Every few months (without fail) someone sends me this video, usually when they've first discovered its existence on the internet:

Turn up the sound for full cringeworthy effect

I think people just like the thought of me cringing, or get a kick out of imagining my head about to explode.  If you think I'm bad, you should see Coach Hillary when she sees/hears someone drop an un-loaded barbell - I usually leave the room because I fear for my life at that point.

On rare occasions someone who thinks dropping an un-loaded bar is the norm asks me "hey, what's the big deal anyway?!"  Maybe they did it at their old gym.  Maybe they've seen a video or been around a situation like the one above and just feel like they should be able to drop the un-loaded barbell too - I'm here to tell you to CUT THAT ISH OUT ASAP.  It breaks the barbell, and sadly I need to inform you that you're not competing at the World Championships of Olympic Weightlifting.  The day you can snatch three times your bodyweight you have my permission to drop every single bar at the gym and I'll pick them all up for you while apologizing that we have so many.    

Roger Federer uses a brand new, freshly strung tennis racket for about 12 minutes and then never touches it again - he's welcome to smash that racket afterwards, break it in half, or donate it to a kid (that's probably what actually he does).  People at a public park or private tennis club would either think you were careless or an asshole if they saw you dropping your racket, bashing it against the floor, or tossing it around like you were never going to use it again.  In most cases they would be right - so pretty please STOP THE BARBELL DROPPING.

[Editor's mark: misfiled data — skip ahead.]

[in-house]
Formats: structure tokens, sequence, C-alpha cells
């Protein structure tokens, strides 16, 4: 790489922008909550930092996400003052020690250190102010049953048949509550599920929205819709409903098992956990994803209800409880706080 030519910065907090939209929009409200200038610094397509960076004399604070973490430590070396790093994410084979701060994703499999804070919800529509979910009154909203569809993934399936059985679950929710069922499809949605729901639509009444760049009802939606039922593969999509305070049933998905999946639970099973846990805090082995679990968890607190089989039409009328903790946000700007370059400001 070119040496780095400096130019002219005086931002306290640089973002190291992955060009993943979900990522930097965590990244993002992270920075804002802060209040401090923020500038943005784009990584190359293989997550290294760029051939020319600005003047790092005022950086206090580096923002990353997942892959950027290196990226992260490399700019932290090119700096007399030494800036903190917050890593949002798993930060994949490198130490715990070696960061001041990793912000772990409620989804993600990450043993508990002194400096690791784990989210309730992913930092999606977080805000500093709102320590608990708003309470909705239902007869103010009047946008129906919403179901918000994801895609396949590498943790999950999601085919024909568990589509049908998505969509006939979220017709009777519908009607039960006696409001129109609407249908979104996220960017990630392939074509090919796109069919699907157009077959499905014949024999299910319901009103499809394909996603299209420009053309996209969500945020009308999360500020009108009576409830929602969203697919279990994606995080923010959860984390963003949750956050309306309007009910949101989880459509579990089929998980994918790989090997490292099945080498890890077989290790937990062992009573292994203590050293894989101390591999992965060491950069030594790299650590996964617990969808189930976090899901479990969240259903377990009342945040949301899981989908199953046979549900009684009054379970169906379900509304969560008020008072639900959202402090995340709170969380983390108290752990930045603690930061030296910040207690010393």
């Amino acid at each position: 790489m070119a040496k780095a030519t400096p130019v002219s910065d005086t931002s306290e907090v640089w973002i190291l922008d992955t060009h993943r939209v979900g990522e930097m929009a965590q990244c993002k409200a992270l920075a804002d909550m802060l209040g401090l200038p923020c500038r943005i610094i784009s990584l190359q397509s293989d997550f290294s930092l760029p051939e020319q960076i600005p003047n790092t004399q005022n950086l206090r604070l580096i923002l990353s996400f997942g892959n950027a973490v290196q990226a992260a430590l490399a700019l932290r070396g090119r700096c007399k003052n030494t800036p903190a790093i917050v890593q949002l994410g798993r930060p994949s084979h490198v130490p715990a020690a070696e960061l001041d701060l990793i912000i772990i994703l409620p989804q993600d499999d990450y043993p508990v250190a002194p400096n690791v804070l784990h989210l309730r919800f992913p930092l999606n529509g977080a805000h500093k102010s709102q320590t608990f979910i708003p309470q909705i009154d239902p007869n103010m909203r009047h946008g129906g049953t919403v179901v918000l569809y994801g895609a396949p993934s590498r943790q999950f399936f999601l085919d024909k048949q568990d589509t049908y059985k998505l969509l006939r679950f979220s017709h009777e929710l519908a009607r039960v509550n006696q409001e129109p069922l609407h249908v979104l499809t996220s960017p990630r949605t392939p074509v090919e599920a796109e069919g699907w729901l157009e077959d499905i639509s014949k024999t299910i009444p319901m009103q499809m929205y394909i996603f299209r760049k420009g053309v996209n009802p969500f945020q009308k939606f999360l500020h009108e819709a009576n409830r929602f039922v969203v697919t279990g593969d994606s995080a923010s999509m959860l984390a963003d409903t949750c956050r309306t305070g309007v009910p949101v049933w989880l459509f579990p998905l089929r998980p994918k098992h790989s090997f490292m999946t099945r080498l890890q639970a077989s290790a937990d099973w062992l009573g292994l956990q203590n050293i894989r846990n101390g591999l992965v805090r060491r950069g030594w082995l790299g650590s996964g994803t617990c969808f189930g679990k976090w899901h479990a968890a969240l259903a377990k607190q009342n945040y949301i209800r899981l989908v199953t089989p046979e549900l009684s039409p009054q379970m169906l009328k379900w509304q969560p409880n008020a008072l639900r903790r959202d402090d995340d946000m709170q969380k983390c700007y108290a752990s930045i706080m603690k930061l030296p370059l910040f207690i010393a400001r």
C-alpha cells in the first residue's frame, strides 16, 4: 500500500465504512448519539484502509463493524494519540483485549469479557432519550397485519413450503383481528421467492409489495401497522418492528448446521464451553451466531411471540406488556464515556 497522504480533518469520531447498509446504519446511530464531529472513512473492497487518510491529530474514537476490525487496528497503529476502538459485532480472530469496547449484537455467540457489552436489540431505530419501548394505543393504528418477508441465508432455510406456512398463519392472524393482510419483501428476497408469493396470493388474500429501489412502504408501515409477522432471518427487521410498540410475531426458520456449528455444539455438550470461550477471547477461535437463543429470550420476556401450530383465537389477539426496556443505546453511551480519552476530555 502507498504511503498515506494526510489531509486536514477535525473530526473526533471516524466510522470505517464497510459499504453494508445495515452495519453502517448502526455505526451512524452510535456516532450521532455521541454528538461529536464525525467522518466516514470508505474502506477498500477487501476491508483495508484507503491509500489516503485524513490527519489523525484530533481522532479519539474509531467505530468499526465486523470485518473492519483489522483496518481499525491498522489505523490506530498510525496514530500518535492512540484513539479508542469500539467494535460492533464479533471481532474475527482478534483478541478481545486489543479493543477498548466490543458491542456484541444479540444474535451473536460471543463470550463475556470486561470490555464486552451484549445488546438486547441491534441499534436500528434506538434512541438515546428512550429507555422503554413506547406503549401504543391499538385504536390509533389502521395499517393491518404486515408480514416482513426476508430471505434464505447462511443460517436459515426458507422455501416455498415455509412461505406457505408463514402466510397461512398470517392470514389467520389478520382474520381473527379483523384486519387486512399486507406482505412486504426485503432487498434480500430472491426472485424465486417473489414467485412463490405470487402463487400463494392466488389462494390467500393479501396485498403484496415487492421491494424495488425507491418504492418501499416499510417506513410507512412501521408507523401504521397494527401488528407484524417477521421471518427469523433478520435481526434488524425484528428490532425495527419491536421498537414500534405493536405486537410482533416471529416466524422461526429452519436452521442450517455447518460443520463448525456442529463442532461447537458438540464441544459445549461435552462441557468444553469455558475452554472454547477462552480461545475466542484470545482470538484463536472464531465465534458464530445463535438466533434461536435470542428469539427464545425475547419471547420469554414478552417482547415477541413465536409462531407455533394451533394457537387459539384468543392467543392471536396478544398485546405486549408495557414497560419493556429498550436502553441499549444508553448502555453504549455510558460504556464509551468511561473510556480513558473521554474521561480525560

Here's a nice little video courtesy of (who else) Coach Hillary on how to unload a barbell properly without dropping it:

She literally gave HERSELF burpees the other day when she accidentally dropped the barbell when un-loading it

And while we're already on the topic, why not include our original post on Barbell Etiquette in general.  This may be helpful for new folks, as well as the old vets who still don't abide by the code that the rest of us try to uphold...

Barbell Etiquette

Here are a few friendly reminders regarding barbell use and etiquette in the gym.  A few items can go a long way for helping to keep the barbells spinning well (and lasting a long time), and you and your fellow athletes safe.  We're fortunate at Arena Ready to have mindful and courteous athletes/members, but a little reminding never hurts anyone.

First, regarding the barbells and bumper plates themselves: